10 Reasons You Shouldn't Blame Microsoft for Windows Security Issues

News Analysis: Microsoft sometimes gets a raw deal when it comes to security. The software company is often targeted as the reason why security outbreaks occur. But it's not always Microsoft's fault. Here, eWEEK looks at why Microsoft gets a bad rap when it comes to Windows security.

Whenever it comes time to talk about Microsoft, the discussion almost always turns to the company's handling of security. Microsoft's critics say the software giant's programs fail to adequately protect users. They also contend that Microsoft takes far too long to update its software, which makes the trouble last longer. Admittedly, Microsoft's poor software design does sometimes cause major security issues. Windows has been inundated with attacks for years, and Internet Explorer has been a hotbed of malicious activity.
But that doesn't mean that Microsoft is always to blame. Quite the contrary, there are times when the software giant is totally innocent. In those moments, users might want to point their fingers at third-party software developers. They might also want to look in the mirror. Yes, when it comes to security, users and third-party developers are as much to blame as Microsoft.
Here's why:
1. Third-party holes
Third-party applications can cause major outbreaks on a Windows PC. Third-party programs don't always have adequate security protocols in place to ensure that data is kept safe. Worst of all, the apps aren't always updated as often as they should be. That's a problem. Malicious hackers are fully aware that some programs are easier to break into than others, so they attack the easier targets. And no matter what safeguards a user has in place, if a third-party program is wide open, it's trouble.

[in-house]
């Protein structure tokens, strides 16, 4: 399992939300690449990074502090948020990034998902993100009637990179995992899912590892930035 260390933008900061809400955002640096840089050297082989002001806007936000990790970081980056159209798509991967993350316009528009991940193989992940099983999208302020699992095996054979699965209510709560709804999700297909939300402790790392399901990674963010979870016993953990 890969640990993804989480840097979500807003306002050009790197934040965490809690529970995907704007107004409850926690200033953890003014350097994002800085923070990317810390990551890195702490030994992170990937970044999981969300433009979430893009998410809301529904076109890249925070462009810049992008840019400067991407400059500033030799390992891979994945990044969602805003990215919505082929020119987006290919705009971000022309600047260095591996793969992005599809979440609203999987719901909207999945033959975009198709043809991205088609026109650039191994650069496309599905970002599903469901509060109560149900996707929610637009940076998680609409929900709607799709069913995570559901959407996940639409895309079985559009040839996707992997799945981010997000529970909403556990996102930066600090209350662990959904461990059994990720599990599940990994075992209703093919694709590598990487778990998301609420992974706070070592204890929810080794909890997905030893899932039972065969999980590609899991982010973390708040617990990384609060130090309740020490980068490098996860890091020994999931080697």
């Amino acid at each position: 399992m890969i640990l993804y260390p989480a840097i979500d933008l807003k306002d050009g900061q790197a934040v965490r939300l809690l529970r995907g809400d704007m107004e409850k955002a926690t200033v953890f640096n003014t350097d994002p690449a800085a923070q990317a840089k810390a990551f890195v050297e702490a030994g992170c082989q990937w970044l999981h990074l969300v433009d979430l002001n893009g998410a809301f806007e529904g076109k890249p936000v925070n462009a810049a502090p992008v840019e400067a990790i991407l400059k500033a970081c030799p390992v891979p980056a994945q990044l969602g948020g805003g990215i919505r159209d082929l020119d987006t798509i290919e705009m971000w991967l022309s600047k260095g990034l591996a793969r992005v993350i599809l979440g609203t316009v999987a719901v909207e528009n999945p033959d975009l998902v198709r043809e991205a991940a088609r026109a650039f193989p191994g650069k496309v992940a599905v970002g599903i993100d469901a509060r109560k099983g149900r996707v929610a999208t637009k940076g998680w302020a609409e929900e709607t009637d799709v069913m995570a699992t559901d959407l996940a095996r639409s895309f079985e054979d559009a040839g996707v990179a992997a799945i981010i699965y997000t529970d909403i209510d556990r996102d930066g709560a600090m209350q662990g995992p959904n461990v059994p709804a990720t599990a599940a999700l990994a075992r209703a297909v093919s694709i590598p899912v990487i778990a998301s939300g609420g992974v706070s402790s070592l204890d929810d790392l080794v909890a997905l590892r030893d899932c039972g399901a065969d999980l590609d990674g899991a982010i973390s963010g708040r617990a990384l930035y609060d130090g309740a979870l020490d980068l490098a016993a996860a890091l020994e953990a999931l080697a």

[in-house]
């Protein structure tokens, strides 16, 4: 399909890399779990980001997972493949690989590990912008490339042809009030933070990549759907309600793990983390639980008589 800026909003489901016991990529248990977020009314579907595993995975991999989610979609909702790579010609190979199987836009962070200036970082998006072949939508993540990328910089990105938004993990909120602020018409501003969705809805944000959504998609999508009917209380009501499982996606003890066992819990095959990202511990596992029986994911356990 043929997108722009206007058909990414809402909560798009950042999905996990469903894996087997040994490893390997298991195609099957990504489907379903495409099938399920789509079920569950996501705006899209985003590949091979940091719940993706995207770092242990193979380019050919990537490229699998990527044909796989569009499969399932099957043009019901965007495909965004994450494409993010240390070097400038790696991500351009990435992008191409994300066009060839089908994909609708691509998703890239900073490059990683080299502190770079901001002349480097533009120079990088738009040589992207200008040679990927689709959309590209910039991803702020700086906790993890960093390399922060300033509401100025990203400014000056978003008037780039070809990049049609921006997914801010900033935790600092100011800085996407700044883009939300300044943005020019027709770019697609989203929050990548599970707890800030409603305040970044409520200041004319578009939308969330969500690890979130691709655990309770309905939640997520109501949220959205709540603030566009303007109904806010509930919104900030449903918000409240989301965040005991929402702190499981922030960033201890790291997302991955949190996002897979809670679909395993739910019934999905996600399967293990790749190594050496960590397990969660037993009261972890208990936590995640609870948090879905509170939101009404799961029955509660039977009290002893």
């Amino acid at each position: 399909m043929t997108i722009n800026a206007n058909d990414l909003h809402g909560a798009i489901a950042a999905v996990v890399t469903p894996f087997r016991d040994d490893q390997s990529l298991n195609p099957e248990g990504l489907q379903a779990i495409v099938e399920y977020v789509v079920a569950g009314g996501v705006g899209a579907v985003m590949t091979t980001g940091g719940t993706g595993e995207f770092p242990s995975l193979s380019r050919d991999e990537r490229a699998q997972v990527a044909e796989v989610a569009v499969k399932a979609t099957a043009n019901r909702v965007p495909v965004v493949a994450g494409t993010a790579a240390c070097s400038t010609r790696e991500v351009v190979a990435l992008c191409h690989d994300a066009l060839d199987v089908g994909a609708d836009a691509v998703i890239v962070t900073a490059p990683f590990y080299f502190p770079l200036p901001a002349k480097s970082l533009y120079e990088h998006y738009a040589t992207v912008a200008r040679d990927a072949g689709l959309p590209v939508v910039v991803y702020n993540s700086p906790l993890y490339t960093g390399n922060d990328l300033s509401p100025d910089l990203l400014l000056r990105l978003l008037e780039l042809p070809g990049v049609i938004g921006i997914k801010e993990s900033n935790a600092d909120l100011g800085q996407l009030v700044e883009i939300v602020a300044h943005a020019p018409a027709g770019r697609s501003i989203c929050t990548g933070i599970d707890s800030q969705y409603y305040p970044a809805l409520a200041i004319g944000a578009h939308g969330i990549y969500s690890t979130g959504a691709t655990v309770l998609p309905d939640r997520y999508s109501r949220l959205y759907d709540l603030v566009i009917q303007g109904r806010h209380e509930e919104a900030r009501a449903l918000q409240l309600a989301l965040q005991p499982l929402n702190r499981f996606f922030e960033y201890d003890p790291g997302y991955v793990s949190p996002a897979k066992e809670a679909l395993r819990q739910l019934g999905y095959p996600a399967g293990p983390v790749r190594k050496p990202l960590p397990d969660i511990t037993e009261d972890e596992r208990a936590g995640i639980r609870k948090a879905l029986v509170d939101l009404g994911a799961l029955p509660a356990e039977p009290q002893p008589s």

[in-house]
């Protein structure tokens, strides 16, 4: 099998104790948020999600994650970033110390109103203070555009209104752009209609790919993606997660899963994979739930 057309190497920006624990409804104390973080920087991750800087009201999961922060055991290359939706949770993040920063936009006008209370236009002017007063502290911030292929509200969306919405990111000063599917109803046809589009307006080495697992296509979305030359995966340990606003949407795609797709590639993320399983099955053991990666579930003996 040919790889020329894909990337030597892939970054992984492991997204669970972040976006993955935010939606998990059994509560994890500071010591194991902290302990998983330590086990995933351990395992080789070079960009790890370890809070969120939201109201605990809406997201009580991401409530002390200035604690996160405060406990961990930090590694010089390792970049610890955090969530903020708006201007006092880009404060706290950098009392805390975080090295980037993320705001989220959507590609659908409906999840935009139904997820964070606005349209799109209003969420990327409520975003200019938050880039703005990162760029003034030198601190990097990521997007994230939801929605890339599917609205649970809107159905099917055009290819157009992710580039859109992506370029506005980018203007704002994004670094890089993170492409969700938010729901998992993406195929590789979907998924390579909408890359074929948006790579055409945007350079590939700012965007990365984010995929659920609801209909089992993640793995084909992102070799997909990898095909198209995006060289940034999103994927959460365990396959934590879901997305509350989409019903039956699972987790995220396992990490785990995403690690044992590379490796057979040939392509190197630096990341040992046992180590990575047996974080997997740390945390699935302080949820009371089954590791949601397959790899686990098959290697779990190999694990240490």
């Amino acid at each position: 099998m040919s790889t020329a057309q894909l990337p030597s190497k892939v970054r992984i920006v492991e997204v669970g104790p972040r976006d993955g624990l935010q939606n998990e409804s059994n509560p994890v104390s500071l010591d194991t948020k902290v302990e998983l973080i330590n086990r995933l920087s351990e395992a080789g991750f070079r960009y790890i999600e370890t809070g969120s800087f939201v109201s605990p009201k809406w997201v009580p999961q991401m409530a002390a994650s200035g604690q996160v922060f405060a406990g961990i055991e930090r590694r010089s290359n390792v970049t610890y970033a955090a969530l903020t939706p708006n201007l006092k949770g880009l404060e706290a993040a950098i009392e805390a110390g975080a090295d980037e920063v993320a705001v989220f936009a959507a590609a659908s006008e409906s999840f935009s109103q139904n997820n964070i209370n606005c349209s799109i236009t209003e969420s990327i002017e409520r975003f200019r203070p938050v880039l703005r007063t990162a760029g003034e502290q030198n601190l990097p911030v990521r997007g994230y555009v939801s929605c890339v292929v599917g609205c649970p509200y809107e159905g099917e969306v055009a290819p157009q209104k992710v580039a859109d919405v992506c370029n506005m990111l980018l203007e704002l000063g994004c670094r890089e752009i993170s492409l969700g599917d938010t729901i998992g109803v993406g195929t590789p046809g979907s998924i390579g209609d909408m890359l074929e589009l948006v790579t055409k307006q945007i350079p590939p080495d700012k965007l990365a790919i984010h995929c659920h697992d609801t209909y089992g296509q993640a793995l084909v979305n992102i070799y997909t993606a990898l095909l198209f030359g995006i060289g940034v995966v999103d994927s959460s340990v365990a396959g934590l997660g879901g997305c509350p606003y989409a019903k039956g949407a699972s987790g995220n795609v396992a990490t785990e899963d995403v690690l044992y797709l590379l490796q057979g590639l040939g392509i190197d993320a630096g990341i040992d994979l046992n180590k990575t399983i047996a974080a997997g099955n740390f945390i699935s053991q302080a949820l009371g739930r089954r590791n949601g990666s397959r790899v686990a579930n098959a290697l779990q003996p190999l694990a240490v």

2. Out-of-date software
Sometimes, third-party applications are patched by a developer. There's just one problem: Users don't always update those programs. We've all been there. We're in the middle of something important and a program we've just opened asks us to update it. Rather than wait for the update and potentially be forced to restart the computer, we put it off for another time. That might seem like the best option in the moment, but it really isn't. If that update was a security fix, we're now putting ourselves at risk for an even longer amount of time than we should. If we don't update our third-party programs, there isn't much Microsoft can do to protect us.
3. Out-of-date antivirus and anti-spyware programs
Running antivirus and anti-spyware programs that aren't fully up-to-date is almost as useless as running nothing at all. As new issues crop up, security vendors are constantly updating their programs to keep user data secure. Unfortunately, those vendors can't force users to actually update their programs. So, a user who opts to wait is once again at risk of being affected by an issue that could be easily avoided with the help of a simple patch. Microsoft should have done a better job of making Windows resistant to viruses and spyware, but it also needs some help from users.
4. Users open attachments that they shouldn't
Microsoft shouldn't be blamed by a user who opened an attachment he or she shouldn't have. Unless a person is expecting an attached file from a known source, opening documents from within an e-mail program is never recommended. For years, malicious hackers have been using e-mail to take advantage of users who seemingly never learned that opening an e-mail attachment from an unknown sender is a bad idea. As much as security vendors and Microsoft have attempted to raise awareness of that issue, users just aren't listening. And when their computers are taken over, it's Microsoft, not themselves, that they blame.

Don Reisinger

Don Reisinger

Don Reisinger is a longtime freelance contributor to several technology and business publications. Over his career, Don has written about everything from geek-friendly gadgetry to issues of privacy...